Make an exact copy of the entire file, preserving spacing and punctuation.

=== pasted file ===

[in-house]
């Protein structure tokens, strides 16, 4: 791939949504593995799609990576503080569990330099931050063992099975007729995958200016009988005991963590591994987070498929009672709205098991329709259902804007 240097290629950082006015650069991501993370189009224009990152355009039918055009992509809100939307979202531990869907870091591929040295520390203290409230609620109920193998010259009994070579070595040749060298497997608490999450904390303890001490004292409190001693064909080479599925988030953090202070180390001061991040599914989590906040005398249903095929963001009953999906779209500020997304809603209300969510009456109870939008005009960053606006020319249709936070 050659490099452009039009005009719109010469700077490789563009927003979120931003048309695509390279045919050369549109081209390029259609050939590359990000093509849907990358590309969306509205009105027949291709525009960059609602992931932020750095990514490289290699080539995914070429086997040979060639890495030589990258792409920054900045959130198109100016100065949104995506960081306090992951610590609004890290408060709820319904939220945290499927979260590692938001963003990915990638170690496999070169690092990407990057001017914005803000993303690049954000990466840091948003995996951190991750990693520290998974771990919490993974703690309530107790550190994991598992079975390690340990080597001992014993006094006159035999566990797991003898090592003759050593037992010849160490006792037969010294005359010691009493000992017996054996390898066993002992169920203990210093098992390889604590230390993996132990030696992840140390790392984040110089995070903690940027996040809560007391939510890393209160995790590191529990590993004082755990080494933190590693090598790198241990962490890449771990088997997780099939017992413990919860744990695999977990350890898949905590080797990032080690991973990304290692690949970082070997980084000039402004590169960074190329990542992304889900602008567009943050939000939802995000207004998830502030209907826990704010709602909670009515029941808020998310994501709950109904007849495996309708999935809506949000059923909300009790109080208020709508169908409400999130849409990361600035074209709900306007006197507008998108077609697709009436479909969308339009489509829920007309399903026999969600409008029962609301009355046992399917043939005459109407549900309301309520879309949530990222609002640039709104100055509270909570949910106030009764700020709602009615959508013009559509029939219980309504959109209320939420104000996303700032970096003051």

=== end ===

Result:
[in-house]
């Protein structure tokens, strides 16, 4: 791939949504593995799609990576503080569990330099931050063992099975007729995958200016009988005991963590591994987070498929009672709205098991329709259902804007 240097290629950082006015650069991501993370189009224009990152355009039918055009992509809100939307979202531990869907870091591929040295520390203290409230609620109920193998010259009994070579070595040749060298497997608490999450904390303890001490004292409190001693064909080479599925988030953090202070180390001061991040599914989590906040005398249903095929963001009953999906779209500020997304809603209300969510009456109870939008005009960053606006020319249709936070 050659490099452009039009005009719109010469700077490789563009927003979120931003048309695509390279045919050369549109081209390029259609050939590359990000093509849907990358590309969306509205009105027949291709525009960059609602992931932020750095990514490289290699080539995914070429086997040979060639890495030589990258792409920054900045959130198109100016100065949104995506960081306090992951610590609004890290408060709820319904939220945290499927979260590692938001963003990915990638170690496999070169690092990407990057001017914005803000993303690049954000990466840091948003995996951190991750990693520290998974771990919490993974703690309530107790550190994991598992079975390690340990080597001992014993006094006159035999566990797991003898090592003759050593037992010849160490006792037969010294005359010691009493000992017996054996390898066993002992169920203990210093098992390889604590230390993996132990030696992840140390790392984040110089995070903690940027996040809560007391939510890393209160995790590191529990590993004082755990080494933190590693090598790198241990962490890449771990088997997780099939017992413990919860744990695999977990350890898949905590080797990032080690991973990304290692690949970082070997980084000039402004590169960074190329990542992304889900602008567009943050939000939802995000207004998830502030209907826990704010709602909670009515029941808020998310994501709950109904007849495996309708999935809506949000059923909300009790109080208020709508169908409400999130849409990361600035074209709900306007006197507008998108077609697709009436479909969308339009489509829920007309399903026999969600409008029962609301009355046992399917043939005459109407549900309301309520879309949530990222609002640039709104100055509270909570949910106030009764700020709602009615959508013009559509029939219980309504959109209320939420104000996303700032970096003051």